KANSAS CITY — A documentary about the World War II service of the 77th Evacuation Hospital, formed at the University of Kansas Medical Center, has been completed.
The 72-minute film will be shown Tuesday, Veterans Day, in Kansas City, and several surviving members of the 77th are expected to attend.
James McConchie, 91, the last surviving original physician from the 77th, was pleased that the documentary had been finished.
"I choke up every time I see it," said McConchie, a retired radiologist from Independence.
"Right at the beginning of the film you see a half-dozen or so individual faces of the group. It's as if somehow they are saying to me, 'You are one of the last ones of us there, and you have to tell it as it was.'
"That's quite a lot on my shoulders."
Dan Ginavan, a filmmaker with the medical center's external affairs office, and others thought the hospital's story deserved telling. They began at the medical center's archives, where they found a war journal, with photographs, self-published in 1949 by Max Allen, a physician with the 77th. Also available was about three hours of 16 mm color film shot by Mervin Rumold, another 77th physician.
Ginavan conducted new interviews with surviving members at the unit's last formal reunion in 2004 in Dayton, Ohio.
Today about 30 members of the 77th survive, among them McConchie and Lillian Hoch Macek, a retired nurse in Roeland Park.
About 40 American evacuation hospitals operated in Europe during World War II.
"This is real history. We had 750 beds, all in tents. When we would get busy we would add a tent. During the Battle of the Bulge, we were seeing more than 1,000 patients a day."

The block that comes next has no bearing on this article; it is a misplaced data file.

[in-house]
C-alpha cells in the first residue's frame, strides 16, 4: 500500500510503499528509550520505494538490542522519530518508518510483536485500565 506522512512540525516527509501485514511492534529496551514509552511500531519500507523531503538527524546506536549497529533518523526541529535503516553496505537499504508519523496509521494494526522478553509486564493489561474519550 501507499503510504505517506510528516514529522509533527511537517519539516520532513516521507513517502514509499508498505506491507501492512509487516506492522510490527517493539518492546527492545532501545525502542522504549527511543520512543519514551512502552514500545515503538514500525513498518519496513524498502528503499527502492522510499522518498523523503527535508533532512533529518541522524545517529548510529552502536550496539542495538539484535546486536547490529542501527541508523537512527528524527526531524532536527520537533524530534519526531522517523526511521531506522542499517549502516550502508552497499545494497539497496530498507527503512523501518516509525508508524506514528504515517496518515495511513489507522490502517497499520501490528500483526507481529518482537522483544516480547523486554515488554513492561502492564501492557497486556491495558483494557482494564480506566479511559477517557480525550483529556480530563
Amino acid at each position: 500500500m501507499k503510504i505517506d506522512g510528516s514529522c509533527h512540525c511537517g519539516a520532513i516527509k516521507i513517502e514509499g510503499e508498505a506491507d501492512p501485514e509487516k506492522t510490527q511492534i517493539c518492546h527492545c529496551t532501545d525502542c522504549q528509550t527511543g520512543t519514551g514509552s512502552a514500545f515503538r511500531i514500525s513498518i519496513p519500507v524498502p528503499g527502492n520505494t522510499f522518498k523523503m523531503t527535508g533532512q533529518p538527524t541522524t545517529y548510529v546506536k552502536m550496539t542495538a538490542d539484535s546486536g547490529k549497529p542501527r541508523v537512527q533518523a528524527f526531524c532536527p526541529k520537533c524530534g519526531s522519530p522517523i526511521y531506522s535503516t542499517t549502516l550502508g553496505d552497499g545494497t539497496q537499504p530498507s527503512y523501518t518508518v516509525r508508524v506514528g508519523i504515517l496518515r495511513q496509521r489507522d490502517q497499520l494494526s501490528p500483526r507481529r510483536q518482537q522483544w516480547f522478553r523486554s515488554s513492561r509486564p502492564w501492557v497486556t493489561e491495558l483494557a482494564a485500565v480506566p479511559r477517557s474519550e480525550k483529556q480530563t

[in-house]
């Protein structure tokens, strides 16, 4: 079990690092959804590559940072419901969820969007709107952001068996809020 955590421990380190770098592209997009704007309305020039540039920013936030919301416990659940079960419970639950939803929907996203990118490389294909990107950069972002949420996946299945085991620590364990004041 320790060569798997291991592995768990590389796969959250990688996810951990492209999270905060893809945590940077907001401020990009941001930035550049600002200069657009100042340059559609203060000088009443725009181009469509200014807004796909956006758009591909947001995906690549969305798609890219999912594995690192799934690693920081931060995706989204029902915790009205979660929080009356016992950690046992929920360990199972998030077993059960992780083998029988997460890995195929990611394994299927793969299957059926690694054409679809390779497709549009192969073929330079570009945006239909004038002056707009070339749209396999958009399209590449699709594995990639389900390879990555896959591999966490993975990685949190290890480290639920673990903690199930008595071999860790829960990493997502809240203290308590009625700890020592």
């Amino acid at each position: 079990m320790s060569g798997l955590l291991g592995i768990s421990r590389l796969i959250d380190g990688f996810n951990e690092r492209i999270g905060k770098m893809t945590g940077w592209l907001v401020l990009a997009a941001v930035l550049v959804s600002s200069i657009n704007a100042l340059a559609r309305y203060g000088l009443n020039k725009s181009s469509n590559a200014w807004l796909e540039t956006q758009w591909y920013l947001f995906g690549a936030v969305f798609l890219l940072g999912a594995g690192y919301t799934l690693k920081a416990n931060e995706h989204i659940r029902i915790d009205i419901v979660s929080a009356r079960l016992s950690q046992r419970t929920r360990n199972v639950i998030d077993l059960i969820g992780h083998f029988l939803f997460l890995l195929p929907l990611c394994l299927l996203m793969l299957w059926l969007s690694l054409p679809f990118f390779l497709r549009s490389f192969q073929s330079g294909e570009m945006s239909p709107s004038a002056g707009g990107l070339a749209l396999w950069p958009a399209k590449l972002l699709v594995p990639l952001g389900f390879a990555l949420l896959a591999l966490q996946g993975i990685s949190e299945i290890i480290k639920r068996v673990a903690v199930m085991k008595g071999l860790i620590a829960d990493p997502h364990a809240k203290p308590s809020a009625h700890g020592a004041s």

The 77th was staffed with about 30 doctors from the medical center's teaching staff, about 50 nurses from the Kansas City area and perhaps 325 enlisted men.
Its first combat stop was Oran, Algeria, in November 1942. The unit participated in the North Africa and Sicily campaigns. By the time the 77th hit Utah Beach on July 7, 1944, about one month after D-Day, it was a veteran outfit.
That year, the 77th treated 35,086 patients, 20,925 of them in Verviers, Belgium, before and during the Battle of the Bulge.
The unit often operated close to the action. In 1943, the 77th was perhaps 20 miles from the advancing Germans at Kasserine Pass.
In October 1944, German pilots welcomed the 77th to Verviers by strafing and bombing its building. That was where the 77th suffered its only death from enemy action. A bomb struck a building and killed a Red Cross worker who was recuperating from an illness.
A disclaimer at the beginning of the finished film warns of the graphic nature of some images. But the film only documents what 77th members saw every day, McConchie said.